• Exhalation (Rechaka): This is done by slowly releasing the inhaled air that is now in the lungs.

In pranayama, the prana, or breath, is considered more than just breath but rather a source of energy that passes in and out of the body, connecting with all the core sources of the body. Improper handling of the breath may result in harmful effects on the body, and hence, it is important to concentrate on one’s breathing.

What Are the Types of Pranayama?

Although pranayama is a very simple form of yoga, it is a very old and potent asana and is believed to be done on an empty stomach. However, pranayama comes with a lot of variations that can be performed. There are four types of pranayama, and they are:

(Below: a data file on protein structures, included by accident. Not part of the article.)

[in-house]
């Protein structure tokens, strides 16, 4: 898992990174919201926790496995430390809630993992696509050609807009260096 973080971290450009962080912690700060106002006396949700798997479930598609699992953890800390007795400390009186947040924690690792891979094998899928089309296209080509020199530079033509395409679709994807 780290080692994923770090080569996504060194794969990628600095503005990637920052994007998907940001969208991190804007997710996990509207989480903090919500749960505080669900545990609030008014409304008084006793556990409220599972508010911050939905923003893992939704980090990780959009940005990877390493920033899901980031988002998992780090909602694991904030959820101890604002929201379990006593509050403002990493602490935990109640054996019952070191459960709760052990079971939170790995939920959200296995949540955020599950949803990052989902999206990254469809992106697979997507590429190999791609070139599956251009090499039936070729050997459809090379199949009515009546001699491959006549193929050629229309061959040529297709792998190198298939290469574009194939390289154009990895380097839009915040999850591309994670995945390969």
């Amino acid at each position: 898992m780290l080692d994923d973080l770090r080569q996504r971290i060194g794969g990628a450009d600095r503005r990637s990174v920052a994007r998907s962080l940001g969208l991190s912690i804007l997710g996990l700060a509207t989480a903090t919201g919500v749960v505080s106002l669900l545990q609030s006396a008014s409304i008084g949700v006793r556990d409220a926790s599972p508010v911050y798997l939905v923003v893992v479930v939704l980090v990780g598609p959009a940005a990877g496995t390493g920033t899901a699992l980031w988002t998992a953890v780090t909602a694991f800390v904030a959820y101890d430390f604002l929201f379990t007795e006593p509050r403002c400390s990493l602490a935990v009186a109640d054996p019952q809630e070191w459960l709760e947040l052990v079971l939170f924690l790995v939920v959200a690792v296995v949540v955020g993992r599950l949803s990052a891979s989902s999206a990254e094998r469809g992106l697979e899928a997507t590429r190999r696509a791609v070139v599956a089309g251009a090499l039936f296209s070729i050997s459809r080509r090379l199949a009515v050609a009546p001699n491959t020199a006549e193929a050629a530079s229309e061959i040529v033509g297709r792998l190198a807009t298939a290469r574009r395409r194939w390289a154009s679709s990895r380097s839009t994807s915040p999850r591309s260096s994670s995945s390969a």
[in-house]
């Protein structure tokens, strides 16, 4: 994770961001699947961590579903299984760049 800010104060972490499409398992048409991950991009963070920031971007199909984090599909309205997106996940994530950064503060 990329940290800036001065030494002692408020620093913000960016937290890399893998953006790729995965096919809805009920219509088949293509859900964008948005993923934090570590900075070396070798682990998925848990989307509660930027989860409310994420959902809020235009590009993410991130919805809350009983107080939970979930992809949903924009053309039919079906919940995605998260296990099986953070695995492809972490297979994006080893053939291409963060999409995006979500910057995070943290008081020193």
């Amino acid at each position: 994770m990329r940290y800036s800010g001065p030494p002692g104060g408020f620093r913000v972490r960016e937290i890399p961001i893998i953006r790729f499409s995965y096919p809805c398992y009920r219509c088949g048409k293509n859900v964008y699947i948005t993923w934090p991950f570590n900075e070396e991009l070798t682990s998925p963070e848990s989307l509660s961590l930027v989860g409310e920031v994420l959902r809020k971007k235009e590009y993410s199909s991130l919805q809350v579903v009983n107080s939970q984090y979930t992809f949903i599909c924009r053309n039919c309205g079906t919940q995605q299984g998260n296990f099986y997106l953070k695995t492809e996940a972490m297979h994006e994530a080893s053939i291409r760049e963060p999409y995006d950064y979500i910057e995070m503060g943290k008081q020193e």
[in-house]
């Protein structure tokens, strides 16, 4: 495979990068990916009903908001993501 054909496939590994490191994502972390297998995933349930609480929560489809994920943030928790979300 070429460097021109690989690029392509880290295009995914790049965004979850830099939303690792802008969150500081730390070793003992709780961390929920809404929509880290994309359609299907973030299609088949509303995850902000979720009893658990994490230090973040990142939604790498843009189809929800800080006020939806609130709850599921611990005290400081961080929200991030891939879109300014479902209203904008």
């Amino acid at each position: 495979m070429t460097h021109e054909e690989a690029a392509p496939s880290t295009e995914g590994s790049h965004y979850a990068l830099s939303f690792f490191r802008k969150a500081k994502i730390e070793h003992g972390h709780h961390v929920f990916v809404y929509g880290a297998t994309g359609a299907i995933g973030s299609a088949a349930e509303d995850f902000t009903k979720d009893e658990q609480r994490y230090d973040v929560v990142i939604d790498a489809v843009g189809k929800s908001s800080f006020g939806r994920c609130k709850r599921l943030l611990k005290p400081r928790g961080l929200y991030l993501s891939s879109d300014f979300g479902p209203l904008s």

1. Humming Bee Breath (Bhramari Pranayama): People, in general, are overthinkers, and with an increased prevalence of anxiety, there is a constant mind buzz that leads to sleep deprivation and various health symptoms. To balance that, this type of pranayama is done to relax and calm one's mind. This yoga is a beginner-friendly yogic method with medical benefits like reducing hypertension, stress, and migraines. This exercise is done by sitting erect and closing the eyes. The fingers are placed in the tragus, nose, and forehead, partially pressing the nose and breathing through the nose in short breaths by making a humming sound. This exercise is repeated five to ten times with controlled breathing.